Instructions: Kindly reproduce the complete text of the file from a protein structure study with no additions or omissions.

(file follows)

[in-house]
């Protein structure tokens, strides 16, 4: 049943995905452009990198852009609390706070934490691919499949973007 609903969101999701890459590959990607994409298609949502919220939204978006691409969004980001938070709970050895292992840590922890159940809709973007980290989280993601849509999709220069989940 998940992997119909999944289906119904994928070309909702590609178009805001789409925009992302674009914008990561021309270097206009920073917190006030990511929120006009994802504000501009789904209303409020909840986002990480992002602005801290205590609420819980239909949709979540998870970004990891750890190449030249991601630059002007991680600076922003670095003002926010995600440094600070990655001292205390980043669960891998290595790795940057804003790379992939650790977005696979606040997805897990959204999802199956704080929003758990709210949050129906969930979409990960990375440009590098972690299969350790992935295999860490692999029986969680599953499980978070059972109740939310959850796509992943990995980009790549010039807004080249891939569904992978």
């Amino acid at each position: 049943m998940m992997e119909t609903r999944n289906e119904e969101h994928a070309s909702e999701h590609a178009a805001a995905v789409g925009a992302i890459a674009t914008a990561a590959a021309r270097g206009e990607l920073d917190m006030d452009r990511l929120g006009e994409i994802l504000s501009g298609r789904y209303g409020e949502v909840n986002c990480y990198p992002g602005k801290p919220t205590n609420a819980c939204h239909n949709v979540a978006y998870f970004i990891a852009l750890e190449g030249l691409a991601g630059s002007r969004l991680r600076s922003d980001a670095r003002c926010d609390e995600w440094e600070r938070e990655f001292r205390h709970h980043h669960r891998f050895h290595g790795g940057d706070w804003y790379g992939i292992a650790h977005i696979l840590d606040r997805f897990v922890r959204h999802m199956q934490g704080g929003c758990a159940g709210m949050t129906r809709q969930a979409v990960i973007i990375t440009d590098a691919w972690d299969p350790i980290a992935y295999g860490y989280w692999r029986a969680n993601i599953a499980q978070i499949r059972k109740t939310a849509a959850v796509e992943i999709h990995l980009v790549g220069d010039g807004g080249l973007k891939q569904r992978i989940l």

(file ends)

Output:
[in-house]
């Protein structure tokens, strides 16, 4: 049943995905452009990198852009609390706070934490691919499949973007 609903969101999701890459590959990607994409298609949502919220939204978006691409969004980001938070709970050895292992840590922890159940809709973007980290989280993601849509999709220069989940 998940992997119909999944289906119904994928070309909702590609178009805001789409925009992302674009914008990561021309270097206009920073917190006030990511929120006009994802504000501009789904209303409020909840986002990480992002602005801290205590609420819980239909949709979540998870970004990891750890190449030249991601630059002007991680600076922003670095003002926010995600440094600070990655001292205390980043669960891998290595790795940057804003790379992939650790977005696979606040997805897990959204999802199956704080929003758990709210949050129906969930979409990960990375440009590098972690299969350790992935295999860490692999029986969680599953499980978070059972109740939310959850796509992943990995980009790549010039807004080249891939569904992978």
């Amino acid at each position: 049943m998940m992997e119909t609903r999944n289906e119904e969101h994928a070309s909702e999701h590609a178009a805001a995905v789409g925009a992302i890459a674009t914008a990561a590959a021309r270097g206009e990607l920073d917190m006030d452009r990511l929120g006009e994409i994802l504000s501009g298609r789904y209303g409020e949502v909840n986002c990480y990198p992002g602005k801290p919220t205590n609420a819980c939204h239909n949709v979540a978006y998870f970004i990891a852009l750890e190449g030249l691409a991601g630059s002007r969004l991680r600076s922003d980001a670095r003002c926010d609390e995600w440094e600070r938070e990655f001292r205390h709970h980043h669960r891998f050895h290595g790795g940057d706070w804003y790379g992939i292992a650790h977005i696979l840590d606040r997805f897990v922890r959204h999802m199956q934490g704080g929003c758990a159940g709210m949050t129906r809709q969930a979409v990960i973007i990375t440009d590098a691919w972690d299969p350790i980290a992935y295999g860490y989280w692999r029986a969680n993601i599953a499980q978070i499949r059972k109740t939310a849509a959850v796509e992943i999709h990995l980009v790549g220069d010039g807004g080249l973007k891939q569904r992978i989940l």